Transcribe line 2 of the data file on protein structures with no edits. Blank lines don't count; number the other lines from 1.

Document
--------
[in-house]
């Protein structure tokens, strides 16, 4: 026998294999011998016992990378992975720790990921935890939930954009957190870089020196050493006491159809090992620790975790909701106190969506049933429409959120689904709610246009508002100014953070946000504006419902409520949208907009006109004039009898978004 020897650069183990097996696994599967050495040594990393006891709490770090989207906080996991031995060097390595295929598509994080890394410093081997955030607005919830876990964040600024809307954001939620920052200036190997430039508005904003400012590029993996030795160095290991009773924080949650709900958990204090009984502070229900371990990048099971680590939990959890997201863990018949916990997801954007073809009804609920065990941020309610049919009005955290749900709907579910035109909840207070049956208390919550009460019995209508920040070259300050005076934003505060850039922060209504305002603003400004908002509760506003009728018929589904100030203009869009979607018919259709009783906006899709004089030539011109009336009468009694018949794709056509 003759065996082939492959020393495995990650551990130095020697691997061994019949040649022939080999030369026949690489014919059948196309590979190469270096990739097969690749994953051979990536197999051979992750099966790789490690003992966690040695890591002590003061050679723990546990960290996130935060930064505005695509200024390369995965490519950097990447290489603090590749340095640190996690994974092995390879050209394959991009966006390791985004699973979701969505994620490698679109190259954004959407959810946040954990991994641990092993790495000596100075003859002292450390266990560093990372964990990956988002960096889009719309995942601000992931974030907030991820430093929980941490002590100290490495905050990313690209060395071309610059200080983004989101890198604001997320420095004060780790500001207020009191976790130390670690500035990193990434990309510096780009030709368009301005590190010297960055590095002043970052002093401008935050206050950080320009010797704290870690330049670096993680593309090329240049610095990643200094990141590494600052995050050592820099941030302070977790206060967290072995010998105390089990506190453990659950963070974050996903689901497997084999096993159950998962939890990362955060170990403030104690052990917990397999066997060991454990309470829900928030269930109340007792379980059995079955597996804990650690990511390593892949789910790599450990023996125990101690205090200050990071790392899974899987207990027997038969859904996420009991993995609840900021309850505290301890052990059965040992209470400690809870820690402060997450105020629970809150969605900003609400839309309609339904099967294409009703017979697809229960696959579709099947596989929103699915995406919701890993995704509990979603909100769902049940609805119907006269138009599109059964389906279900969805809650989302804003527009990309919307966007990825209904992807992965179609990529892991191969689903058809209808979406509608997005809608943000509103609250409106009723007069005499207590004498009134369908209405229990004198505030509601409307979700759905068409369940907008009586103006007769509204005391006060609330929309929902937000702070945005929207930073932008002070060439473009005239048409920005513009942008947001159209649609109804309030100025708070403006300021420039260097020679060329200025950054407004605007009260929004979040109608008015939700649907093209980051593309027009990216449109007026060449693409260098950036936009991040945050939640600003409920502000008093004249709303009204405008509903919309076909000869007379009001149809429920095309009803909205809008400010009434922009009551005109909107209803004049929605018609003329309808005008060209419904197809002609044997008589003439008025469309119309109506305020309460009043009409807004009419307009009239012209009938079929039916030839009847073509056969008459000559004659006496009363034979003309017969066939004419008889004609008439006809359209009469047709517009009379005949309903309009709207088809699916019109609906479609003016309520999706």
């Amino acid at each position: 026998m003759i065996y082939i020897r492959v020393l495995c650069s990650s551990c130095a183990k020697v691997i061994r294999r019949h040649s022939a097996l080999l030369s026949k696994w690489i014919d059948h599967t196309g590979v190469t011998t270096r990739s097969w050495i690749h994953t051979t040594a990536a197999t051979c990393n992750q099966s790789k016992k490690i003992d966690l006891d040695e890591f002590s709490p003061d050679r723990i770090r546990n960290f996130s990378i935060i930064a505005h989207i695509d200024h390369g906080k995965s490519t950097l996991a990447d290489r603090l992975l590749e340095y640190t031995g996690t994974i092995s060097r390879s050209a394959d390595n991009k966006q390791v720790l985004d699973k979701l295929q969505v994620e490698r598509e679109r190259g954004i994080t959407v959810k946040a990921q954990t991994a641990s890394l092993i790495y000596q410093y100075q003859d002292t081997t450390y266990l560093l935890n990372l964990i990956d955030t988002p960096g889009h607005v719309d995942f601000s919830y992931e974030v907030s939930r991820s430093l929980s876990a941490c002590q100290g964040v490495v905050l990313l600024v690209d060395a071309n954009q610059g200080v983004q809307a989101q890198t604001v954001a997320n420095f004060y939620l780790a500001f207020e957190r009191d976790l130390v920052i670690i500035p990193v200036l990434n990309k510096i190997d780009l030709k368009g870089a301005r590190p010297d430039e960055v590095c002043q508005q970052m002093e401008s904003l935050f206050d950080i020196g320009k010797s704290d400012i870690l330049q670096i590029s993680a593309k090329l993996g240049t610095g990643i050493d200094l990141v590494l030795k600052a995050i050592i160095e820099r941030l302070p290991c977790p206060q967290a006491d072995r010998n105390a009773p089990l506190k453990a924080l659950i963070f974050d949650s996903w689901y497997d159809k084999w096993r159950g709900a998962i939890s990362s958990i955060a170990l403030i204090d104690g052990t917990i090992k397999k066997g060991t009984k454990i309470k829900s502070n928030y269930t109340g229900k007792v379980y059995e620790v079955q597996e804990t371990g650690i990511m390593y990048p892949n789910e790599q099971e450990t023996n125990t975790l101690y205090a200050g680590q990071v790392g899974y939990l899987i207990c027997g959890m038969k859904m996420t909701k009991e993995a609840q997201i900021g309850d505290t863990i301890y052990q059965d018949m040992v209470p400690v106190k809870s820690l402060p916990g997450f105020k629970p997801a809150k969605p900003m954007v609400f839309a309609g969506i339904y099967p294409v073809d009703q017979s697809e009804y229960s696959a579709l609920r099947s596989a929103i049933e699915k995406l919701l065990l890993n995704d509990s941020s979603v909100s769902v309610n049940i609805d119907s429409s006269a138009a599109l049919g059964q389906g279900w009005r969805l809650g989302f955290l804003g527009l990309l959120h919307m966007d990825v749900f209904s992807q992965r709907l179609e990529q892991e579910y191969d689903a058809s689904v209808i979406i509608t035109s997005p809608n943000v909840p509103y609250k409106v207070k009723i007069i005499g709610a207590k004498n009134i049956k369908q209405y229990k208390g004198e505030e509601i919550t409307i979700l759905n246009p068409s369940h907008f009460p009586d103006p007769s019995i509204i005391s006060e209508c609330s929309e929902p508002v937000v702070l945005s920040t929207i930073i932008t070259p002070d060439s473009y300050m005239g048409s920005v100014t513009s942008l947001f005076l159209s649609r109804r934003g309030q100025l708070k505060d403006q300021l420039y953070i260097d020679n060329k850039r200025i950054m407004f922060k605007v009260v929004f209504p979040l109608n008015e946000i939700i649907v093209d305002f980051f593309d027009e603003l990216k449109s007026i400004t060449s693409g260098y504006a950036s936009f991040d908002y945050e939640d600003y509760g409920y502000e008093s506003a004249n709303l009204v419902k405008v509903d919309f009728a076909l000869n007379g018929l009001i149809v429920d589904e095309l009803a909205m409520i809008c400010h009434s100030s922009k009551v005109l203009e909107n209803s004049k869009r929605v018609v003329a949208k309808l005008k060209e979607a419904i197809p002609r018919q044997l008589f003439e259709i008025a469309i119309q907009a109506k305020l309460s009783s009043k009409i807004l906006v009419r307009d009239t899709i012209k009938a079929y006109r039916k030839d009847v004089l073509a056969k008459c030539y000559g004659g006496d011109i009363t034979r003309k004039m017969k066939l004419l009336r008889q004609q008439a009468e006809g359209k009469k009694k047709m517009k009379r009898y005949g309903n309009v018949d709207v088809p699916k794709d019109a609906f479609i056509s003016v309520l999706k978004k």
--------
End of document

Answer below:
């Protein structure tokens, strides 16, 4: 026998294999011998016992990378992975720790990921935890939930954009957190870089020196050493006491159809090992620790975790909701106190969506049933429409959120689904709610246009508002100014953070946000504006419902409520949208907009006109004039009898978004 020897650069183990097996696994599967050495040594990393006891709490770090989207906080996991031995060097390595295929598509994080890394410093081997955030607005919830876990964040600024809307954001939620920052200036190997430039508005904003400012590029993996030795160095290991009773924080949650709900958990204090009984502070229900371990990048099971680590939990959890997201863990018949916990997801954007073809009804609920065990941020309610049919009005955290749900709907579910035109909840207070049956208390919550009460019995209508920040070259300050005076934003505060850039922060209504305002603003400004908002509760506003009728018929589904100030203009869009979607018919259709009783906006899709004089030539011109009336009468009694018949794709056509 003759065996082939492959020393495995990650551990130095020697691997061994019949040649022939080999030369026949690489014919059948196309590979190469270096990739097969690749994953051979990536197999051979992750099966790789490690003992966690040695890591002590003061050679723990546990960290996130935060930064505005695509200024390369995965490519950097990447290489603090590749340095640190996690994974092995390879050209394959991009966006390791985004699973979701969505994620490698679109190259954004959407959810946040954990991994641990092993790495000596100075003859002292450390266990560093990372964990990956988002960096889009719309995942601000992931974030907030991820430093929980941490002590100290490495905050990313690209060395071309610059200080983004989101890198604001997320420095004060780790500001207020009191976790130390670690500035990193990434990309510096780009030709368009301005590190010297960055590095002043970052002093401008935050206050950080320009010797704290870690330049670096993680593309090329240049610095990643200094990141590494600052995050050592820099941030302070977790206060967290072995010998105390089990506190453990659950963070974050996903689901497997084999096993159950998962939890990362955060170990403030104690052990917990397999066997060991454990309470829900928030269930109340007792379980059995079955597996804990650690990511390593892949789910790599450990023996125990101690205090200050990071790392899974899987207990027997038969859904996420009991993995609840900021309850505290301890052990059965040992209470400690809870820690402060997450105020629970809150969605900003609400839309309609339904099967294409009703017979697809229960696959579709099947596989929103699915995406919701890993995704509990979603909100769902049940609805119907006269138009599109059964389906279900969805809650989302804003527009990309919307966007990825209904992807992965179609990529892991191969689903058809209808979406509608997005809608943000509103609250409106009723007069005499207590004498009134369908209405229990004198505030509601409307979700759905068409369940907008009586103006007769509204005391006060609330929309929902937000702070945005929207930073932008002070060439473009005239048409920005513009942008947001159209649609109804309030100025708070403006300021420039260097020679060329200025950054407004605007009260929004979040109608008015939700649907093209980051593309027009990216449109007026060449693409260098950036936009991040945050939640600003409920502000008093004249709303009204405008509903919309076909000869007379009001149809429920095309009803909205809008400010009434922009009551005109909107209803004049929605018609003329309808005008060209419904197809002609044997008589003439008025469309119309109506305020309460009043009409807004009419307009009239012209009938079929039916030839009847073509056969008459000559004659006496009363034979003309017969066939004419008889004609008439006809359209009469047709517009009379005949309903309009709207088809699916019109609906479609003016309520999706």